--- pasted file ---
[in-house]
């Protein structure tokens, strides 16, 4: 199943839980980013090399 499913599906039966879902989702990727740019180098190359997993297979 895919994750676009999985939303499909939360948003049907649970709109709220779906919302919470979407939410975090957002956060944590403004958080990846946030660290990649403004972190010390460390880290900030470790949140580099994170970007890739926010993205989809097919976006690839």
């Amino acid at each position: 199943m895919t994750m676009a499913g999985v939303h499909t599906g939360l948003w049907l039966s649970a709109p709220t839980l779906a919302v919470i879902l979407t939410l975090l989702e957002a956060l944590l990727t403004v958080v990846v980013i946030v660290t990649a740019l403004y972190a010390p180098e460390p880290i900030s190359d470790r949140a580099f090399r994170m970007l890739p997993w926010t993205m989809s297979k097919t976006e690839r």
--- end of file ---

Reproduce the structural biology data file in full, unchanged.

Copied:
[in-house]
């Protein structure tokens, strides 16, 4: 199943839980980013090399 499913599906039966879902989702990727740019180098190359997993297979 895919994750676009999985939303499909939360948003049907649970709109709220779906919302919470979407939410975090957002956060944590403004958080990846946030660290990649403004972190010390460390880290900030470790949140580099994170970007890739926010993205989809097919976006690839």
């Amino acid at each position: 199943m895919t994750m676009a499913g999985v939303h499909t599906g939360l948003w049907l039966s649970a709109p709220t839980l779906a919302v919470i879902l979407t939410l975090l989702e957002a956060l944590l990727t403004v958080v990846v980013i946030v660290t990649a740019l403004y972190a010390p180098e460390p880290i900030s190359d470790r949140a580099f090399r994170m970007l890739p997993w926010t993205m989809s297979k097919t976006e690839r």